The Danube Delta—“last European sanctuary”—is a UNESCO World Heritage Site.
Crawford, P. I. 1992. Film as discourse: the invention of anthropological realities. In: Crawford, P. I. – Turton, D. (eds.) Film as ethnography. Manchester University Press, 66-84.
MacDougall, David. 2006. The Corporeal Image. Film, ethnography, and the Senses. Princeton University Press.
Mosse, David. 2005. Cultivating Development: An Ethnography of Aid Policy and Practice. Pluto Press.
Pels, Peter. 2014. After objectivity: An historical approach to the intersubjectivity in ethnography. Hau: Journal of Ethnographic Theory 4 (1): 211–236.
Postma, Metje. 2006. From description to narrative: What’s left of ethnography? In: Postma, M., Crawford P. I. eds. Reflecting Visual Anthropology: Using the camera in anthropological research. Leiden/ Højbjerg: CNWS Publications/Intervention Press, 319-357.
Suhr, Christian and Willerslev, Rane, eds. 2013. Transcultural Montage. Berghahn Books, New York–Oxford.
Swamp Dialogues film synopsis:
The Danube Delta in Romania – the ‘Last European Sanctuary’ – is a UNESCO World Heritage Site. While major efforts are made to protect biodiversity, the plight of local communities is largely overlooked. Social scientists claim that the traumatic nature of the swamp bears heavily on the villagers’ lives. But is Nature really to blame? Swamp Dialogues is based on extensive field-research in the Danube Delta Biosphere Reserve. Through a ‘argument montage’ built entirely on cinematic language the film entails an anthropological reflection on knowledge production in social sciences.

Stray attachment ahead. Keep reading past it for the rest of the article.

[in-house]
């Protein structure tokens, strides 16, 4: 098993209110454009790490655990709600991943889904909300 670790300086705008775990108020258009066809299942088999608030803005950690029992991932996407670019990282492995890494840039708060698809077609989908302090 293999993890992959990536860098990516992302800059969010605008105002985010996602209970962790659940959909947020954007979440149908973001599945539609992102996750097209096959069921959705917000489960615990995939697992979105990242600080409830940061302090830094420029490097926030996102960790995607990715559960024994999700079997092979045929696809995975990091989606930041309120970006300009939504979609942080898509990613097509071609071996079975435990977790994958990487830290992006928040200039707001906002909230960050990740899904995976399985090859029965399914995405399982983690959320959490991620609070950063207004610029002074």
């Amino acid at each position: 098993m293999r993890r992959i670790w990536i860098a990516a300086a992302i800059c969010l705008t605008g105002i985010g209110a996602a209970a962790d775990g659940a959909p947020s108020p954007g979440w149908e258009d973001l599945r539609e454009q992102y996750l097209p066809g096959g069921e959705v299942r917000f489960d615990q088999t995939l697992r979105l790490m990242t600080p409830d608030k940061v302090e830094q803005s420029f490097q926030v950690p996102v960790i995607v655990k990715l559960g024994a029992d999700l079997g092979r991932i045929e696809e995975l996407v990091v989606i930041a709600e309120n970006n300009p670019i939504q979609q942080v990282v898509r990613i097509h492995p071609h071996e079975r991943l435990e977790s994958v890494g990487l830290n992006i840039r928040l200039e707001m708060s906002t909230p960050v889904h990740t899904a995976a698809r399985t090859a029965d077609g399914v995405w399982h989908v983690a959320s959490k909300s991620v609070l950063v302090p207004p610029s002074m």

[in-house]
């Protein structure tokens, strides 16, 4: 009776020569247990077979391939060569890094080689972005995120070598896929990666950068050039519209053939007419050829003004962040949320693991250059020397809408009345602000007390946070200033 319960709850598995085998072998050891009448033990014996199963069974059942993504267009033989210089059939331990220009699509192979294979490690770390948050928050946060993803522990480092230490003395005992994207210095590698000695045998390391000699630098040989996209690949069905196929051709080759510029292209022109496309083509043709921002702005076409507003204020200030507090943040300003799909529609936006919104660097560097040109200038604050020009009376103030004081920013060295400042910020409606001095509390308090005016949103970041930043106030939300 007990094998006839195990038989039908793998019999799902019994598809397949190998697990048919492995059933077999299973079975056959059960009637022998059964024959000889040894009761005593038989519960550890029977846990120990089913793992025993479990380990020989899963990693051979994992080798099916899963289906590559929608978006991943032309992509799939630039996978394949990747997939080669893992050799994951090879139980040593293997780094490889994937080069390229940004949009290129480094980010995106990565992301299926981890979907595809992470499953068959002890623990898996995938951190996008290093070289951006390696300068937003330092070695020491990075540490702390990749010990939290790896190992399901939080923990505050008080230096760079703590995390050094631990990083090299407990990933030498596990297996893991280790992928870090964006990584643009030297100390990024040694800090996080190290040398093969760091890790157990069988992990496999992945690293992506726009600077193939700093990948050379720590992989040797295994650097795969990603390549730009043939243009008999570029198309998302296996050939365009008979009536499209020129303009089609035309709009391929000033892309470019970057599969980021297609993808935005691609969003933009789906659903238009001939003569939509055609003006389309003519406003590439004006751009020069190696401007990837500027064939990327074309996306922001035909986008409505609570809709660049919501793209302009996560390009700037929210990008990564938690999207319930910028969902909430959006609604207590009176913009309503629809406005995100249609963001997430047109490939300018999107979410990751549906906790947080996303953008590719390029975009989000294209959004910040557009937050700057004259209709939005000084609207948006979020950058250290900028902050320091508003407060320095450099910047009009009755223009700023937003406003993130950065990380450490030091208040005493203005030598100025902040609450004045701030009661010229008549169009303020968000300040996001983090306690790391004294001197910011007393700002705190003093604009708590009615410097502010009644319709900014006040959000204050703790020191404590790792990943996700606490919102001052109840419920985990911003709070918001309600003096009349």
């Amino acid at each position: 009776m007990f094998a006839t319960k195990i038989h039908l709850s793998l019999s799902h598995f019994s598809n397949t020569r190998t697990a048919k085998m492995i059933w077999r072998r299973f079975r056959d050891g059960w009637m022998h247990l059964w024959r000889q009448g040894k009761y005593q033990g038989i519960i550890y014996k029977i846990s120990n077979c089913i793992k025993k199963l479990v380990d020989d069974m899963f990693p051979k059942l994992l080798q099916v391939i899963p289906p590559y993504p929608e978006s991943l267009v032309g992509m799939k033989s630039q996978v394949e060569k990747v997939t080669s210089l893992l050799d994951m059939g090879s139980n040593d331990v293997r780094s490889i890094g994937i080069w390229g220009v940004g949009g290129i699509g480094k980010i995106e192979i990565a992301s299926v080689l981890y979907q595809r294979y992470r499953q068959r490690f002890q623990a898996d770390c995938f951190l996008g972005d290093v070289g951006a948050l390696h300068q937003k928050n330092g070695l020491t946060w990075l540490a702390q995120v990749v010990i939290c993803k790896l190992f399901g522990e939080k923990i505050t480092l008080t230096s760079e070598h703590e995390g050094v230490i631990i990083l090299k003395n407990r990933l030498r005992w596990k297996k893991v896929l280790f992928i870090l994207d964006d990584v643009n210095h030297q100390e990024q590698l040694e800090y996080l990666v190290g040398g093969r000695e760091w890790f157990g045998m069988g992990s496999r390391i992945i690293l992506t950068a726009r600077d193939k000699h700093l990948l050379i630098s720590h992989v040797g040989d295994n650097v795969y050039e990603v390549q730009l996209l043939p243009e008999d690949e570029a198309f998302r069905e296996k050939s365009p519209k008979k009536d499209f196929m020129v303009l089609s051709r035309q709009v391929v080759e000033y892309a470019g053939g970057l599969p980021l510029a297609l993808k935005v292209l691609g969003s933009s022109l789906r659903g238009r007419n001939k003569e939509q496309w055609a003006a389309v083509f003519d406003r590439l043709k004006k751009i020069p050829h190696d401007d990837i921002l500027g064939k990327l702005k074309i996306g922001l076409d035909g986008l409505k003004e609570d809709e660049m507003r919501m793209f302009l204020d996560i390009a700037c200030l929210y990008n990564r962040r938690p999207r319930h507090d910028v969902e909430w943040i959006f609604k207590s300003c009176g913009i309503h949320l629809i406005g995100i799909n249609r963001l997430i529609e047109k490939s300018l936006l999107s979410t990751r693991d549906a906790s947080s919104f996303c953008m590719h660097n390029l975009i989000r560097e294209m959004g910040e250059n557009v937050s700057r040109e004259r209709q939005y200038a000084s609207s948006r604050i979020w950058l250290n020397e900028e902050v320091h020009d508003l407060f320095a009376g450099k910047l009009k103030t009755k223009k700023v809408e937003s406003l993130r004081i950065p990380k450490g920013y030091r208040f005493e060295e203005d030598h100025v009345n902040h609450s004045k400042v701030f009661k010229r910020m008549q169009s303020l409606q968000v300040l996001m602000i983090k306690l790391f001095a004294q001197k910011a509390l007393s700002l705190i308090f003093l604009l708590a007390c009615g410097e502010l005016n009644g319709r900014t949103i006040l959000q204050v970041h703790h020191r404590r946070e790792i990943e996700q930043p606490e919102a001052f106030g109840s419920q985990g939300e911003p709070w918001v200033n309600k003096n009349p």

- Beeld voor Beeld, Amsterdam (the Netherlands)
- DEF, Ljubljana (Slovenia)
- FIFEQ, Montreal (Canada)
- PELICAM, Tulcea (Romania)
- NAFA, Warsaw (Poland)
- ASTRA, Sibiu (Romania)
- Marburg International Ethnographic Festival (Germany)
- Jean Rouch International Film Festival, Paris (France)
- EthnoFilmFest, Munchen (Germany)
- Athens Ethnographic Film Festival (Greece)
- Best documentary in the Student Section: ASTRA Film festival Sibiu (Romania)
Ildikó Zonga Plájás studied anthropology and cultural studies in Romania and Hungary, later graduating in Visual Ethnography at Leiden University, the Netherlands. After her studies she has been a guest lecturer at Leiden University, and is currently working on a new research project at the University of Amsterdam. This research examines how visual technologies produce Roma people as a phenotypic ‘other.’ Swamp Dialogues is her first anthropological film.